The site visits of the 2016 EU geology tour started with the re-arranged itinerary to now include the big guns of Meteor crater and the Grand Canyon on the same day.
A general thought was that while brilliant to be visiting these in the same day, would they not over shadow the rest of the geology locations and make the other sites seem a bit low key?
As we got closer to Meteor crater there appeared to be lumps of red sandstone formations including hoodoos, flatter boulders, low banks almost like miniture table top mountains hills or buttes. Red seems to be an Electric Geology marker. Were they due to normal erosion/outcropping, ejecta material from Meteor Crater, transmutation of local material etc?
Meteor crater is nothing like you would expect. You could drive past it without knowing it as it hardly rises out of the landscape.
From the viewing gantries the right hand side is the most interesting. With an small area of almost wave like strata including coloured red rock. Some rock and material around the pathways also appears to be more vertical, some transformed, some with plating and conversion of surface material.
The tilted rock seems to show some form of blast pushing up certain strata layers. But what type of blast? Impact from a meteor? Plasma discharge blast? Lots of discussion and disagreement on what had happened at the Barringer Crater.
Geology even suggests that the rock strata around the rim has been flipped over and that is why it is inverted, similar to rocks found after some nuclear blasts. Perhaps Billy Yelverton or diveflyfish could carry out a micro nuclear bomb blast to confirm this?
The Grandest of Canyons
Then on to the Grand Canyon and while approaching it, on the edges of the some of the hills around the Grand Canyon area there seems to be areas of triangles on the hill sides. Erosion or harmonics as described by Andy Halls Arc Blast theory?
The massive number of forest fires in the west of the USA before and during the tour seemed to have created a permanent haze, combined with light white cloud cover this made long distance photographs difficult and virtually pointless. The Grand Canyon is truly amazing but no photo is worth a 1000 words in this instance.
How could the Colorado river erode all that material, not silt up with the sediment and still flow for 100,000's of years? If it was formed by a combination of natural geological events combined with EU geology then was it just one EU event or multiple? Andreas Otte, Bruce Leybourne, Neil Thompson and others discussed it, while I and perhaps others were silenced by the magnitude of it all. Read more of Michael Steinbacher's formation of the Grand Canyon ideas and other locations on the tour.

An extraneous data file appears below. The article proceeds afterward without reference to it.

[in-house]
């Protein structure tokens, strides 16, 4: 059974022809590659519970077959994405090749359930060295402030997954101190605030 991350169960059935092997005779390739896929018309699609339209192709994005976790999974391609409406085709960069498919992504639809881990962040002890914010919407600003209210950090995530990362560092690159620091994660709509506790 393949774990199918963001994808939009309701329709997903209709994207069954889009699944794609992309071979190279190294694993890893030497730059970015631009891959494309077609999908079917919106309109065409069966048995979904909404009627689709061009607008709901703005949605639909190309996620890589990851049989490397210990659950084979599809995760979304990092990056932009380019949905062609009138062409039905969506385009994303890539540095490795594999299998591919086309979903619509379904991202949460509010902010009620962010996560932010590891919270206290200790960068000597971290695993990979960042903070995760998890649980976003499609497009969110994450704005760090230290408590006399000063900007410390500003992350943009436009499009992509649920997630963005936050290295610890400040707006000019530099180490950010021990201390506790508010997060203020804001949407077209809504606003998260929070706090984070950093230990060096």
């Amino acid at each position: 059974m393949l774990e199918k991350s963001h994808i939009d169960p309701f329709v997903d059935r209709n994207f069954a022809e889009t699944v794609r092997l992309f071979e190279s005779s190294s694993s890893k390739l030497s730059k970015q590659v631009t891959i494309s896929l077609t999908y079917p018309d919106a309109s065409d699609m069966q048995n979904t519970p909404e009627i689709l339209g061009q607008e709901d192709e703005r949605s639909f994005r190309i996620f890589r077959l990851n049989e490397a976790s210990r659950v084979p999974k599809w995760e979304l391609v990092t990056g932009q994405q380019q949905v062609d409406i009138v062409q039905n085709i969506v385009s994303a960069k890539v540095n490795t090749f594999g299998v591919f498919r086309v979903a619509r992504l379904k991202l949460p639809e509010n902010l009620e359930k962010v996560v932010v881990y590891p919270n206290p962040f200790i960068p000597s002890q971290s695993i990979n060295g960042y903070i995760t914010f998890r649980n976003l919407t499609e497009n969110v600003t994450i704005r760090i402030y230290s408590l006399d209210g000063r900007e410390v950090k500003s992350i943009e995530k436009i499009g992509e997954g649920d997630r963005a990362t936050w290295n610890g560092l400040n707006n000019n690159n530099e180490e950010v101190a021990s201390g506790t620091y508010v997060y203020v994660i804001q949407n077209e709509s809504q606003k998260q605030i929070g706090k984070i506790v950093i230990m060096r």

A really annoying thing about the Grand Canyon tourist drive is that you can drive around its rim, be only 30 yards away from it but due to the amount of trees between the road and the rim you can not see any of it until you stop off at an official viewing spot. No wonder trees get burnt down accidentally.
A wonderful little ceremony was held here to spread some of Michael Steinbacher's ashes, with heart felt words of remembrance, celebration and laughter.
A 40 minute wait just to be seated in the restaurant, the things the organisers had to try to sort out, meant we had to change plans again. We left the Grand Canyon and ate on the way at an Indian trading post restaurant that had lots of plasma mythology artwork with the Squatter Man and the Chain of Arrows. Also, a number of Plasma stick man variations were part of the local new bridge design.
That was surely it for the highlight of the day and the tour? You can not beat the Grand Canyon and its area ...
Vermilion Cliffs and Big Water bootleggers
Driving along to our nights accommodation there started to appear small mounds, tiny isolated 'rolling hills', rounded dollops of different coloured material. They were initially so small they almost looked like man made dumps of aggregates. In the far hazy distance, no where near these hillocks, was a line of hills or cliffs.
Some of these mounds looked similar in colour and texture to the Greensand and Blue Clay of the small Mediterranean islands of Malta and Gozo.
Then the multicoloured, multi structure, multi breath taking Vermilion Cliffs proper came closer and appeared in all their majesty as the sun was setting. Totally different geological features to the Grand Canyon and spectacular in their own individual formations.
Then we climbed up the cliff and into the 'road cut' through the cliffs themselves, with the angled layered strata as Neil Thompson described that Micheal Steinbacher had predicted. Once through the cliffs it seemed like we had entered a totally different environment.
And it sort of was as we were into Utah and a very dry Mormon state, meaning not just the weather but also very few places served the alcohol. In once instant we were now bootlegging a small supply of alcohol into the wonderful High Desert Lodge in Big Water, Utah. Very friendly owners, superb 'themed rooms' (just not updated since the 1970's?) including bird nesting boxes on your room walls, and a large breakfast while sitting out door as the sun rose on more interesting geology next to the Lodge and on another glorious and not so glorious dry day.
Thanks to Neil Thomson who had to drive the whole tour while his kind co driver Cameran was helping out (chauffeuring) a very ill person on the tour, and for Neil helping to explain the geology with Steinbacher's theories and also some of his own.